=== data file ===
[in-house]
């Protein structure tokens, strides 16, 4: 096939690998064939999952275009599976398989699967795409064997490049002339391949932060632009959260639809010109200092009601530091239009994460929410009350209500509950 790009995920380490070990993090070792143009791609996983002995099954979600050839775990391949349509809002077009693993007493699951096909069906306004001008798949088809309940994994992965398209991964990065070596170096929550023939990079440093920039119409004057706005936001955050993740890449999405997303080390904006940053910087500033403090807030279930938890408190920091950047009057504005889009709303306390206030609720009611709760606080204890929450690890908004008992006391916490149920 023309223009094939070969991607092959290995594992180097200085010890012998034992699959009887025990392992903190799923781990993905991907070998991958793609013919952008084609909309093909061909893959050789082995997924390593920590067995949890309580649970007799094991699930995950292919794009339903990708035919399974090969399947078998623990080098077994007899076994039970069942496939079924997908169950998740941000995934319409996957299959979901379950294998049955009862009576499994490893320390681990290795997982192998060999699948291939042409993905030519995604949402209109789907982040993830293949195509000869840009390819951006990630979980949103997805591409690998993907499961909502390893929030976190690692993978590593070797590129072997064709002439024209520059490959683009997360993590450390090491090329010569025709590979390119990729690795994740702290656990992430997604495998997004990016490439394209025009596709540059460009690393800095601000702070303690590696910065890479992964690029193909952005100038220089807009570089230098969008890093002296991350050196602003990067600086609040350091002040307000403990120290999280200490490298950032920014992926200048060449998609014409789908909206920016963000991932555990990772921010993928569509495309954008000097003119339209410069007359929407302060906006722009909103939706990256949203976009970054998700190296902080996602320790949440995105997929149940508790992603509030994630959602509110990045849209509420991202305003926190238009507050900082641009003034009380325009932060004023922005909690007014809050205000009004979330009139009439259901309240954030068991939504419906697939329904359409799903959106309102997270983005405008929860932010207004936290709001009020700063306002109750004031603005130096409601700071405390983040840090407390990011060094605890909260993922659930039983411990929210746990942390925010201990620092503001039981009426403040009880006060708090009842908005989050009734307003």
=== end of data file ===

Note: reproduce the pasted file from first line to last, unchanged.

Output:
[in-house]
């Protein structure tokens, strides 16, 4: 096939690998064939999952275009599976398989699967795409064997490049002339391949932060632009959260639809010109200092009601530091239009994460929410009350209500509950 790009995920380490070990993090070792143009791609996983002995099954979600050839775990391949349509809002077009693993007493699951096909069906306004001008798949088809309940994994992965398209991964990065070596170096929550023939990079440093920039119409004057706005936001955050993740890449999405997303080390904006940053910087500033403090807030279930938890408190920091950047009057504005889009709303306390206030609720009611709760606080204890929450690890908004008992006391916490149920 023309223009094939070969991607092959290995594992180097200085010890012998034992699959009887025990392992903190799923781990993905991907070998991958793609013919952008084609909309093909061909893959050789082995997924390593920590067995949890309580649970007799094991699930995950292919794009339903990708035919399974090969399947078998623990080098077994007899076994039970069942496939079924997908169950998740941000995934319409996957299959979901379950294998049955009862009576499994490893320390681990290795997982192998060999699948291939042409993905030519995604949402209109789907982040993830293949195509000869840009390819951006990630979980949103997805591409690998993907499961909502390893929030976190690692993978590593070797590129072997064709002439024209520059490959683009997360993590450390090491090329010569025709590979390119990729690795994740702290656990992430997604495998997004990016490439394209025009596709540059460009690393800095601000702070303690590696910065890479992964690029193909952005100038220089807009570089230098969008890093002296991350050196602003990067600086609040350091002040307000403990120290999280200490490298950032920014992926200048060449998609014409789908909206920016963000991932555990990772921010993928569509495309954008000097003119339209410069007359929407302060906006722009909103939706990256949203976009970054998700190296902080996602320790949440995105997929149940508790992603509030994630959602509110990045849209509420991202305003926190238009507050900082641009003034009380325009932060004023922005909690007014809050205000009004979330009139009439259901309240954030068991939504419906697939329904359409799903959106309102997270983005405008929860932010207004936290709001009020700063306002109750004031603005130096409601700071405390983040840090407390990011060094605890909260993922659930039983411990929210746990942390925010201990620092503001039981009426403040009880006060708090009842908005989050009734307003």